CHARLESTON, W.Va. -- Students at South Charleston High School wore green on Tuesday because it was Amber Williamson's favorite color. Some even wore T-shirts with messages like "Rest In Peace Amber," Principal Mike Arbogast said.
"We don't have answers for the kids, we just ask them to remember the great things about her. She was an honor student, and she excelled in writing. She had a very bright future ahead of her," he said.
Williamson, a 15-year-old honors student at SCHS, left a note then walked into the path of an oncoming train just past midnight Sunday morning in South Charleston.
In the past couple days, crisis response counselors have been in and out of the high school, talking to Amber's former classmates and leading therapeutic activities, like encouraging students to write about her and pass their messages on to her family.
"I've taught for 29 years, but I've never dealt with something like this. We are in awe of this tragic event, and we are thinking of and praying for her parents and her family," Arbogast said.
Amber had a 4.1 grade-point average. She was passionate about animals and loved music, traveling and planning parties, according to her obituary.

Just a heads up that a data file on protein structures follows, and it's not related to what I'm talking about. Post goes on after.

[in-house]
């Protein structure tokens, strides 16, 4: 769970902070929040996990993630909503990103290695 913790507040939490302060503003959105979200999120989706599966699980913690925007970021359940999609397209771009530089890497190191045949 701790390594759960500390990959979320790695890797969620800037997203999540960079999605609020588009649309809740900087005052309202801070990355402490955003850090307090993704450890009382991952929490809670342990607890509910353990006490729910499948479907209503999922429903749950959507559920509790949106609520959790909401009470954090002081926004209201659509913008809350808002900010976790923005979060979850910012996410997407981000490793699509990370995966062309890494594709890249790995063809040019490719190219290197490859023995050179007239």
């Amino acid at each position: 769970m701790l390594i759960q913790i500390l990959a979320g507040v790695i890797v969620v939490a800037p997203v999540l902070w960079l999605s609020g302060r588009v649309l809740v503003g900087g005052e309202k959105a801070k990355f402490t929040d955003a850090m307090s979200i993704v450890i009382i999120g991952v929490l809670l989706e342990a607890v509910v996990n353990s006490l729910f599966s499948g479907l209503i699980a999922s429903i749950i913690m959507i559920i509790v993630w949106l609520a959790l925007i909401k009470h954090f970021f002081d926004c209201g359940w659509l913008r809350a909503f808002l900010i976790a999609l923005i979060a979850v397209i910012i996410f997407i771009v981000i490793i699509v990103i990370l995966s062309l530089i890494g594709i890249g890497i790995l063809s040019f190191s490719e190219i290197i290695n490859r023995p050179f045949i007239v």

Katie Peal, a freshman at SCHS, was among the students who attended a vigil in Amber's memory Tuesday evening at the school.
"She was really nice and intelligent. She was always welcoming. Everyone loved her and her style. A lot of people were crying today. It was a hard day," said Peal, who also attended Dunbar Middle School with Amber. "Everyone was really shocked because she didn't seem like the type of person to do something like that. A lot of us wish we could've helped her with her problem. It wasn't worth her taking her life."
Students at SCHS showed an outpouring of condolences on social media sites -- even creating a "We love you Amber" Twitter account.
"I started bawling when I saw Amber's empty seat in class ... Can't this just be a bad dream?" one post read. "I was calm until I saw a train go by, and I lost it," said another.